Let’s take a simple example. If you had 200 rooms and you charged £100 per night for each, you will be taking in £20,000 per night. If you did that every night, your turnover would be £7.3m for the year, excluding other revenue such as your F&B. If you are charged an extra 0.1% on that number, you are potentially paying over £73,000 in extra ‘hidden’ fees. That is £73,000 is a substantial saving that could easily be put to better use elsewhere.

PCI DSS applies to any organisation that stores, processes or transmits cardholder data. Even though the PCI SSC defines multiple levels of merchants and service providers, the requirements remain the same for all merchants and service providers, across any industry sector.

Equally, if your data is compromised and the card issuer requires you to certify your compliance using a qualified security assessor (QSA), this could cost up to £850 per day and usually takes up to two weeks to complete. PCI compliance fines can be avoided if the correct procedures are followed from the outset.

GDPR compliance

Keeping your guest and stakeholder data safe is more important than ever before. As a hotel, you are required to hold a lot of valuable personal data and that means that you are an obvious target for cyber-attack.

If you are not yet compliant, or if you don’t have effective cyber-security solutions in place, now is the perfect time to get your hotel systems and processes in order so that you can protect yourself from being breached and from the resulting fine from the ICO. Demonstrating your efforts towards GDPR compliance will significantly reduce your costs should the worst even happen and your guest’s data is compromised. 

Payments

PDQ rental review

Process Data Quickly (PDQ) machines are payment processing machines that you use for accepting debit or credit card payments. Due to the coronavirus pandemic, contactless payment with card machines are essential. However, with a reduced number of guests and staff, you may want to consider reviewing your current PDQ rates and the number of terminals you really need. A single unused terminal may not be a huge expense, but if you have multiple unused terminals, the rental numbers swiftly add up, resulting in a bigger expense than once thought.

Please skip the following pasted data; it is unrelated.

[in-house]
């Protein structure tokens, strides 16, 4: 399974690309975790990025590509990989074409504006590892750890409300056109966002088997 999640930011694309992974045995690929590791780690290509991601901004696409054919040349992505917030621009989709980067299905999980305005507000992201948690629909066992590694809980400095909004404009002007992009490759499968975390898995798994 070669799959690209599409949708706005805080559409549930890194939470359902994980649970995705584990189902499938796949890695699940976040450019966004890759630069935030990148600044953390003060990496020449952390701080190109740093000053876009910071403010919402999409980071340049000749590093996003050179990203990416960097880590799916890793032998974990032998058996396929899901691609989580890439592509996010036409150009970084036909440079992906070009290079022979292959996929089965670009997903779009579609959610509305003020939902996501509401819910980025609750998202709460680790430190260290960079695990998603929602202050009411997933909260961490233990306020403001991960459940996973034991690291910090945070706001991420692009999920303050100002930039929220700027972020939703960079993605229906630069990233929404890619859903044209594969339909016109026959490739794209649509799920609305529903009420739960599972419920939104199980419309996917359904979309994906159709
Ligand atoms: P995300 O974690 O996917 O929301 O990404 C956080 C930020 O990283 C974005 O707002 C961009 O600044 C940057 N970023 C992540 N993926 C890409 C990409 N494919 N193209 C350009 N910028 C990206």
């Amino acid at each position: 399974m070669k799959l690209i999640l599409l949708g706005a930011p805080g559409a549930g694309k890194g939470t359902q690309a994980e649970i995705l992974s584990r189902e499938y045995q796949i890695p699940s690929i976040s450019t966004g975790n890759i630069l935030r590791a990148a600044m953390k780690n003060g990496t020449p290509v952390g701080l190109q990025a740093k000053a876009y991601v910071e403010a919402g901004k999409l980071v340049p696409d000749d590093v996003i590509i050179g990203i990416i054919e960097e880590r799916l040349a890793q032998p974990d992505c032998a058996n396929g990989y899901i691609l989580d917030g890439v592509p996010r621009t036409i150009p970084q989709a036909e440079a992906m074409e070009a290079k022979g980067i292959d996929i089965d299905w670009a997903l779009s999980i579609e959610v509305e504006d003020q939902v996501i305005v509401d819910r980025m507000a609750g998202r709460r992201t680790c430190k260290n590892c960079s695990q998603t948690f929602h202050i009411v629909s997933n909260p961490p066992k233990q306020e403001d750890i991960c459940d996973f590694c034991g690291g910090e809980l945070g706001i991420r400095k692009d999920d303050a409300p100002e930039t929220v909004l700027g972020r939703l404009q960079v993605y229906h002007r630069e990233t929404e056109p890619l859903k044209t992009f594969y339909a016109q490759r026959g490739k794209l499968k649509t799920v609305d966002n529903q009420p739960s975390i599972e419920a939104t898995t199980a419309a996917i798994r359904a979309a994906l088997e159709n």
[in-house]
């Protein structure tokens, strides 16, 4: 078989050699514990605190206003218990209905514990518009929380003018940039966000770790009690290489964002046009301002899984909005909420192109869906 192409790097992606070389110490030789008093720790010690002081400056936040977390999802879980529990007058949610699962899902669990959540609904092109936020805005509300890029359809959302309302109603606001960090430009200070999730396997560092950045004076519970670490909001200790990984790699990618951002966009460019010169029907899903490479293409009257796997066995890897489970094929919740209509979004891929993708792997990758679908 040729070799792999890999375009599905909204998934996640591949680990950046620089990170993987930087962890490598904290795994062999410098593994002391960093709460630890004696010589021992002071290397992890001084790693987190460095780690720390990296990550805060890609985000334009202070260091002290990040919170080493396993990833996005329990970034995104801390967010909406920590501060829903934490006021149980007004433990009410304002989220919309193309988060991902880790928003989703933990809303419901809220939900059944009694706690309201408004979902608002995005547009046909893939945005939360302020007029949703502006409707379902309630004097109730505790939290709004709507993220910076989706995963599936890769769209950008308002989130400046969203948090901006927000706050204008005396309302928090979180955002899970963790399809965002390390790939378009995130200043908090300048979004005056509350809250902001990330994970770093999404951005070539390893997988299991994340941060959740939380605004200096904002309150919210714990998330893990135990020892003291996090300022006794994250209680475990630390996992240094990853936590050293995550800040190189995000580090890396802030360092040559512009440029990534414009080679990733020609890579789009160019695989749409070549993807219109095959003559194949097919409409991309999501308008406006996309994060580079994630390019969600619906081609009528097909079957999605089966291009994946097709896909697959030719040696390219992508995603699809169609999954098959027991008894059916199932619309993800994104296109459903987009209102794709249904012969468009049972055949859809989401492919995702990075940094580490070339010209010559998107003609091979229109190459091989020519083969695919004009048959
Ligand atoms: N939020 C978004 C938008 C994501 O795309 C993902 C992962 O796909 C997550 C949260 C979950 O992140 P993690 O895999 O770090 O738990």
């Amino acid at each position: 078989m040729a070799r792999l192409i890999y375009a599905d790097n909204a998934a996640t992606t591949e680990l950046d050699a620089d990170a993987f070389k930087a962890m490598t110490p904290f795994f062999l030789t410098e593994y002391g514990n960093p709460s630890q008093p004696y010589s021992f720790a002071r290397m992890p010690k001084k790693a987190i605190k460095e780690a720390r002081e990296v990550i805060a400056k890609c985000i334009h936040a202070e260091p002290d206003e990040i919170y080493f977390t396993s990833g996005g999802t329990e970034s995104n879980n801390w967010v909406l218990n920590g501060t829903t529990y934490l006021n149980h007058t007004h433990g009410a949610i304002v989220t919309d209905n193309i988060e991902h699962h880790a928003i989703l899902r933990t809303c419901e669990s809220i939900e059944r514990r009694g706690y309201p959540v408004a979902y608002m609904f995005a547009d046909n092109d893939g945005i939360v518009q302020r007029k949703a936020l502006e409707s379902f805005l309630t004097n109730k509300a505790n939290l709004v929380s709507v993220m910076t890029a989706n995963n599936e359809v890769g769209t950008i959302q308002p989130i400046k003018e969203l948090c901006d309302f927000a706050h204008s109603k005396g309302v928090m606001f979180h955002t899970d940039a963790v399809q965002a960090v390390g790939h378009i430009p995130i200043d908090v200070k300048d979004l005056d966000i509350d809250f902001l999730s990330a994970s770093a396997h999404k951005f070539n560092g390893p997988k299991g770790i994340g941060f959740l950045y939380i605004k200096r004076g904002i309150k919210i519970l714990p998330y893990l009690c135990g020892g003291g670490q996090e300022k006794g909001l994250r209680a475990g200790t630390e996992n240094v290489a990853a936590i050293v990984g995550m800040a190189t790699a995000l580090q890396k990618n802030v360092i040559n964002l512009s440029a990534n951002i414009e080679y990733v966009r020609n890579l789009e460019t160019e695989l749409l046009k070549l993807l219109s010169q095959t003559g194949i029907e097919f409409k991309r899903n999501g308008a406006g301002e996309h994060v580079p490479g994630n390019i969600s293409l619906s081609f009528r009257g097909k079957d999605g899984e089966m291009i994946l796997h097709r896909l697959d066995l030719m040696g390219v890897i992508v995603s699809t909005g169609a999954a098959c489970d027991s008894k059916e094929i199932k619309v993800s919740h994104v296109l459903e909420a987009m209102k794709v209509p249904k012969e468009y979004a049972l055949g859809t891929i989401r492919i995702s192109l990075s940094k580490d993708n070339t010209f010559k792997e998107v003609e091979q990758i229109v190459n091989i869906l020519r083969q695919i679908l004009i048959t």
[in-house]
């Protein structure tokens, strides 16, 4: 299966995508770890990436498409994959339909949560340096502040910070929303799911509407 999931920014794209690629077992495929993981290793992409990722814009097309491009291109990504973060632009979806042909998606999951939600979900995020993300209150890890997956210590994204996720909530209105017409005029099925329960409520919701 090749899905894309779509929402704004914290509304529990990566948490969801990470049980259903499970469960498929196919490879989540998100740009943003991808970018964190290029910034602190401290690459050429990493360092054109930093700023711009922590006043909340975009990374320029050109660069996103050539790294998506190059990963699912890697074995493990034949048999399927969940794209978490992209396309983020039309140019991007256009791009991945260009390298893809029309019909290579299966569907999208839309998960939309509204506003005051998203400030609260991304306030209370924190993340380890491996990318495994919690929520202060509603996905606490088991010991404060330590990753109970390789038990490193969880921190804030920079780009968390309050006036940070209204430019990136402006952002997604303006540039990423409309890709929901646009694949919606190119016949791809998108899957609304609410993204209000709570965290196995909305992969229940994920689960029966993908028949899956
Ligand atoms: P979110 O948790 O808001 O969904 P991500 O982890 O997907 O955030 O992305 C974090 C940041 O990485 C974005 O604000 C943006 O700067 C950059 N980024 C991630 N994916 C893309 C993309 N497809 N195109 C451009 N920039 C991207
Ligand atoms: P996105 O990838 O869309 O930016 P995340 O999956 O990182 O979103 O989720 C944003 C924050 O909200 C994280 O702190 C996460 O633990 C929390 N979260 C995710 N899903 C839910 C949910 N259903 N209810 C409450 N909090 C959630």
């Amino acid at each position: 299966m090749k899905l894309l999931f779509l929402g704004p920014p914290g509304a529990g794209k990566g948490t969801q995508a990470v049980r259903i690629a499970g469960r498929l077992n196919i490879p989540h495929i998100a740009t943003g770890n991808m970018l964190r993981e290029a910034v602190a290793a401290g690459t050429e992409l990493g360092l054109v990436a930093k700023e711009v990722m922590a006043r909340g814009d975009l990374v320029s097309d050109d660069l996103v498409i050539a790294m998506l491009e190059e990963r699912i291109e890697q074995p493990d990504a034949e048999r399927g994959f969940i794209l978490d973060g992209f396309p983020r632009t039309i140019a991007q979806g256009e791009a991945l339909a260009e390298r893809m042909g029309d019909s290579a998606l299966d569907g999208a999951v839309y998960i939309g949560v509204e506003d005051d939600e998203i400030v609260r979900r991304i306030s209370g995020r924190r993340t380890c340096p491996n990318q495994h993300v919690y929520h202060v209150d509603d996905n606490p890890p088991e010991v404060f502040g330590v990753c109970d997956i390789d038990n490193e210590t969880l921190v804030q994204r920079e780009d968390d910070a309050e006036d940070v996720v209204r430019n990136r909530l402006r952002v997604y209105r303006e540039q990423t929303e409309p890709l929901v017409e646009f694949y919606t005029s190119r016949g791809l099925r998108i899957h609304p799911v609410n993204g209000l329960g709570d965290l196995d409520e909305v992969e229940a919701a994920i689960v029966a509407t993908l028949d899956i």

Leasing a single PDQ machine can cost between £20 – £30 per month. Let’s say you have 10 unused PDQ machines, that’s £300 a month or £3,600 a year. You will essentially be paying £3,600 for a service that is not providing you with any returns and adding a negative result to your balance sheet.

When your transaction numbers increase, you can then warrant hiring additional PDQ’s so as not to interfere with your guest experience.

Telephones

Telephone lne rationalisation

You may have put off auditing your telephone line infrastructure for a long time. It is a hassle and there is always a risk of ceasing an important line. You often need PSTN lines for your lifts, your alarms and historically, faxes and the like.

Now is the perfect time to take a moment to rationalise your line estate and take the time to work out exactly which lines do what.

It would make sense to work with an organisation who can safely reduce your line spend through a well thought out rationalisation process. An experienced team should look at your estate and will be able to put a number of different services on a single line, reducing your rental costs.

Call rate review

In line with rationalising your line estate, we know of many hotels that have never had their call rates reviewed. Following the opening up of the telephone market and the introduction of new IP based calling, call rates have and continue to reduce all the time, with local and national calls now often being charged for less than 1p per minute within the UK.

Many telecom providers have bills that are not very transparent, but it is often worth spending the time to work out your rates and then negotiate them downwards. As a hotel, where everything is done at scale, there are often substantial cost reductions and savings to be made.

Removal of room telephones

In the not too distant past, having guests make phone calls was a good revenue stream for your hotel. Unless you are located in an isolated area without mobile coverage, you will most likely have found that most of your guests now rely on their own mobile phones, with room phones relegated to room service orders and reception queries.